OTTO was designed to work around people and other vehicles.

OTTO AMRs are pedestrian-safe robots and use safety-rated sensors. Simply put, OTTO was designed to work around people and other vehicles. This is made possible through sensor fusion and onboard AI to enable local route planning and collision avoidance. OTTO routinely navigates traffic with other vehicles at intersections and passing scenarios using OTTO Fleet Manager. “Rules of the road” can be custom configured per site, including speed limits and sensor sensitivity. Further, OTTO can be programmed to understand the overhang of a load and to account for oversized loads while maneuvering.

Payload

At the Greenfield facility, OTTO 100 was used to replace the human labor of transportation carts of materials and goods. The equivalency between humans and AMRs in terms of transport workload is at parity. AMRs travel faster over long distances and their maximum speed is 4.5 miles per hour (a light jog). In short transports and docking maneuvers humans are faster and more nimble.

OTTO Motors Payload

As a general conversion factor for a large workspace (>100,000 SF) a designer can use an AMR to Human equivalency factor of 1:1. For smaller spaces (<50,000 SF) a more detailed study of maneuvers may be needed to establish the true relationship. The findings from the design was that the OTTO platform generally outperformed simulation expectations.

At the Brownfield facility, OTTO 1500 was selected to replace forklift labor of transporting loaded pallets of finished goods and raw materials. OTTO 1500 can carry a payload of 3,300 lbs on a pallet. OTTO 1500 is compatible with all of the pallets in the facility which included:

  • Common wooden pallet types
  • Plastic pallets
  • Supersack on pallets
  • Vendor supplied raw material pallets
  • Manufactured WIP and finished goods pallets

The OTTO 1500 is capable of interfacing with manual or automated forklifts via the use of pallet stands, which enable load transfer and for the OTTO1500 to drive underneath the pallet load. While in transport the AMR is beneath the pallet load, meaning the space requirement for maneuvering is little more than the pallet dimensions. Automated processes can be implemented with retrofits to existing equipment or AMR interface design of new equipment.

The Network Effect of Scale

As more AMRs are deployed in the system, the more efficient the entire fleet becomes. As an example, consider that in an operation with substantial human labor, the humans cannot simultaneously communicate to each other. Instead, humans rely on hearing, line of sight, and communication devices like radio. One human that is idle is not instantaneously alerted to a condition of extra work being required somewhere else in the operation. With AMRs, the communication is immediate and the dispatch from Fleet Manager to an idle AMR is done using a combination of computer logic and artificial intelligence. Therefore, as the AMR fleet size grows the efficiency of the fleet improves. For large footprint operations at scale, AMR efficiency can exceed human efficiency.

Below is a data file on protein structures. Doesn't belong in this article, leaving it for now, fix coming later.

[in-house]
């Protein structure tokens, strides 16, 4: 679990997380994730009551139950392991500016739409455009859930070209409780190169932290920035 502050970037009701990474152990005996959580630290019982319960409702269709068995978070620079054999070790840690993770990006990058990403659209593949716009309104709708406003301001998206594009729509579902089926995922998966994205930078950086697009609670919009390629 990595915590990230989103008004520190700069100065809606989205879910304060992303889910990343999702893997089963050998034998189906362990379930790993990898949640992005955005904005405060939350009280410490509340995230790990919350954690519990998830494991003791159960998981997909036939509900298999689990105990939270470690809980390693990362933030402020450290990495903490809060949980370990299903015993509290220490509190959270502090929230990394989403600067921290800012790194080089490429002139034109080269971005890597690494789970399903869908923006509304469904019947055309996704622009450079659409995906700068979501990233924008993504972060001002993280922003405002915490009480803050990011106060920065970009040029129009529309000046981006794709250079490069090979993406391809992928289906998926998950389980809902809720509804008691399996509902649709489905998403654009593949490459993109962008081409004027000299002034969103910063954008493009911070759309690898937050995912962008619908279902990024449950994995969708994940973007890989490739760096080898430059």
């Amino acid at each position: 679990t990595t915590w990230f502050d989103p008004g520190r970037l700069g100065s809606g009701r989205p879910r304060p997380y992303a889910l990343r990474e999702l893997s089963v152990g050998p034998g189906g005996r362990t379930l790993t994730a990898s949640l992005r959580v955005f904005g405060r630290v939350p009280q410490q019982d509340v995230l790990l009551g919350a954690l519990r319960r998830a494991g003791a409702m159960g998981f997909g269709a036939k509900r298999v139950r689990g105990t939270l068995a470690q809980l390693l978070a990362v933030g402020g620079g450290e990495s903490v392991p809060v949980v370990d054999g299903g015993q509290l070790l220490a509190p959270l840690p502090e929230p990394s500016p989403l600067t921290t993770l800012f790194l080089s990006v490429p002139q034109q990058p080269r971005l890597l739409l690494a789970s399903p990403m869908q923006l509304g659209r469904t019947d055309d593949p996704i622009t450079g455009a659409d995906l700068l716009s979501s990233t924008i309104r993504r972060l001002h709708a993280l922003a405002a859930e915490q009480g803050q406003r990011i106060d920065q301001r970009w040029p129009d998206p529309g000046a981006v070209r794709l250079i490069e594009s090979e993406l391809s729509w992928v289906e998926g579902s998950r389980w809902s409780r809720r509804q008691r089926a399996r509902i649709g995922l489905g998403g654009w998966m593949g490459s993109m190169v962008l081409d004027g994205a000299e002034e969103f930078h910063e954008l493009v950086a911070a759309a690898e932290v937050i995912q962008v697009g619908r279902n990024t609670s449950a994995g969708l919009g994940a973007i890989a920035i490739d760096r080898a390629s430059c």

Retail Strategy And Learning How To ‘Think Big’

Retail Strategy And Learning How To ‘Think Big’

Prior to Covid-19, most retailers were operating with the same business models that they had used for years. When Covid-19 hit, many retailers were identified as being nonessential, resulting in their stores being shut down for long periods of time. The only retailers allowed to remain open were those deemed essential — grocery stores and pharmacies, for example.

Being listed as a nonessential retailer resulted in lost sales and furloughing thousands of employees. As 2020 progressed, retailers focused on implementing strategies for social distancing and increased cleaning practices inside their stores. Many consumers avoided shopping in nonessential retail stores that sold apparel, shoes and other items found in department stores, and instead focused on essential items like groceries and food. 

As retailers enter 2021, essential and nonessential retailers will be faced with the need to evaluate their strategies. This is easier said than done for most retailers. Nonessential retailers will need an actionable vision that will set them apart from their competitors while attracting customers to shop in their stores. These same retailers will also have to determine if stores are strategic to their operating models or if moving to an online model is the better strategy.